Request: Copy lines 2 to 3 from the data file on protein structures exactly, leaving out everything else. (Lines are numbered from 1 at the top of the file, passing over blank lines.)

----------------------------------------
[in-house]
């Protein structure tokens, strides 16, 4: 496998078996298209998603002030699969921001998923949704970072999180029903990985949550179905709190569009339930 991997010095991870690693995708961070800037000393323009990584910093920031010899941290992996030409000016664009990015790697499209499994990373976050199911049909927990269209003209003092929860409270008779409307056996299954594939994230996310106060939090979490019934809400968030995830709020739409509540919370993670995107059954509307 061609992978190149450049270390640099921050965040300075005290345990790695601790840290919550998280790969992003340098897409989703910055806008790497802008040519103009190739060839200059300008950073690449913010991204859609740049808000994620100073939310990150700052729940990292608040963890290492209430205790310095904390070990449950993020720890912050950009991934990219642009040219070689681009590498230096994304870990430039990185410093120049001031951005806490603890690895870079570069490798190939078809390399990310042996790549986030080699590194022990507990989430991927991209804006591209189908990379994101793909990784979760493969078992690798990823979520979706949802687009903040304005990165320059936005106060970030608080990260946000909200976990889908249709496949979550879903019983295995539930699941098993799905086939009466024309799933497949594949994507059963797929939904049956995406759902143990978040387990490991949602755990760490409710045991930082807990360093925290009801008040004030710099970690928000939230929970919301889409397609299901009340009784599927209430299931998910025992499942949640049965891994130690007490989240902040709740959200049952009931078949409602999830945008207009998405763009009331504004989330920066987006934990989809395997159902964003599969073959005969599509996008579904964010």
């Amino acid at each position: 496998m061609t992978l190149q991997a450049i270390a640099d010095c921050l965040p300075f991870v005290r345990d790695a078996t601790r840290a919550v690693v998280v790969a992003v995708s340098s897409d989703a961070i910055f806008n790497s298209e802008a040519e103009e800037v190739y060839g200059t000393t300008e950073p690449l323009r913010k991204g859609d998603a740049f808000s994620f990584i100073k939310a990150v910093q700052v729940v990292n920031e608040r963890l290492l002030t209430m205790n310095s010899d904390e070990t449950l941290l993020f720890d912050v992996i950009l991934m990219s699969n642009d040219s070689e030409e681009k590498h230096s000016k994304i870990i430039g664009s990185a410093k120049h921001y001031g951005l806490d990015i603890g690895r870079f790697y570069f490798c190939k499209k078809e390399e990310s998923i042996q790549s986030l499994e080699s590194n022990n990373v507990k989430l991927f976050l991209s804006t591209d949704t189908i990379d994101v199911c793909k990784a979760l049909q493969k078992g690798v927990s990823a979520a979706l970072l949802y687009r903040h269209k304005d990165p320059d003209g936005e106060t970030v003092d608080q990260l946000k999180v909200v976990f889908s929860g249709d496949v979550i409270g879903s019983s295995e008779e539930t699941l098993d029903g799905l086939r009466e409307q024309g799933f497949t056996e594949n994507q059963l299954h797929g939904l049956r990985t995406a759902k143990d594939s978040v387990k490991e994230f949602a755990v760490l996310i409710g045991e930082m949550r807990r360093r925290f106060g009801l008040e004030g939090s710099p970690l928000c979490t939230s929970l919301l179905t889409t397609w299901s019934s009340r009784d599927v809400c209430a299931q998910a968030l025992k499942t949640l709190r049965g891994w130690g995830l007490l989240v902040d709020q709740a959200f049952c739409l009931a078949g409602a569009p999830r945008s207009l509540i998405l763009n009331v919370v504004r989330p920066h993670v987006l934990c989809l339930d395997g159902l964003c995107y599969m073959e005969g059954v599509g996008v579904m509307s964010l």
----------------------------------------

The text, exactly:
């Protein structure tokens, strides 16, 4: 496998078996298209998603002030699969921001998923949704970072999180029903990985949550179905709190569009339930 991997010095991870690693995708961070800037000393323009990584910093920031010899941290992996030409000016664009990015790697499209499994990373976050199911049909927990269209003209003092929860409270008779409307056996299954594939994230996310106060939090979490019934809400968030995830709020739409509540919370993670995107059954509307 061609992978190149450049270390640099921050965040300075005290345990790695601790840290919550998280790969992003340098897409989703910055806008790497802008040519103009190739060839200059300008950073690449913010991204859609740049808000994620100073939310990150700052729940990292608040963890290492209430205790310095904390070990449950993020720890912050950009991934990219642009040219070689681009590498230096994304870990430039990185410093120049001031951005806490603890690895870079570069490798190939078809390399990310042996790549986030080699590194022990507990989430991927991209804006591209189908990379994101793909990784979760493969078992690798990823979520979706949802687009903040304005990165320059936005106060970030608080990260946000909200976990889908249709496949979550879903019983295995539930699941098993799905086939009466024309799933497949594949994507059963797929939904049956995406759902143990978040387990490991949602755990760490409710045991930082807990360093925290009801008040004030710099970690928000939230929970919301889409397609299901009340009784599927209430299931998910025992499942949640049965891994130690007490989240902040709740959200049952009931078949409602999830945008207009998405763009009331504004989330920066987006934990989809395997159902964003599969073959005969599509996008579904964010």
């Amino acid at each position: 496998m061609t992978l190149q991997a450049i270390a640099d010095c921050l965040p300075f991870v005290r345990d790695a078996t601790r840290a919550v690693v998280v790969a992003v995708s340098s897409d989703a961070i910055f806008n790497s298209e802008a040519e103009e800037v190739y060839g200059t000393t300008e950073p690449l323009r913010k991204g859609d998603a740049f808000s994620f990584i100073k939310a990150v910093q700052v729940v990292n920031e608040r963890l290492l002030t209430m205790n310095s010899d904390e070990t449950l941290l993020f720890d912050v992996i950009l991934m990219s699969n642009d040219s070689e030409e681009k590498h230096s000016k994304i870990i430039g664009s990185a410093k120049h921001y001031g951005l806490d990015i603890g690895r870079f790697y570069f490798c190939k499209k078809e390399e990310s998923i042996q790549s986030l499994e080699s590194n022990n990373v507990k989430l991927f976050l991209s804006t591209d949704t189908i990379d994101v199911c793909k990784a979760l049909q493969k078992g690798v927990s990823a979520a979706l970072l949802y687009r903040h269209k304005d990165p320059d003209g936005e106060t970030v003092d608080q990260l946000k999180v909200v976990f889908s929860g249709d496949v979550i409270g879903s019983s295995e008779e539930t699941l098993d029903g799905l086939r009466e409307q024309g799933f497949t056996e594949n994507q059963l299954h797929g939904l049956r990985t995406a759902k143990d594939s978040v387990k490991e994230f949602a755990v760490l996310i409710g045991e930082m949550r807990r360093r925290f106060g009801l008040e004030g939090s710099p970690l928000c979490t939230s929970l919301l179905t889409t397609w299901s019934s009340r009784d599927v809400c209430a299931q998910a968030l025992k499942t949640l709190r049965g891994w130690g995830l007490l989240v902040d709020q709740a959200f049952c739409l009931a078949g409602a569009p999830r945008s207009l509540i998405l763009n009331v919370v504004r989330p920066h993670v987006l934990c989809l339930d395997g159902l964003c995107y599969m073959e005969g059954v599509g996008v579904m509307s964010l």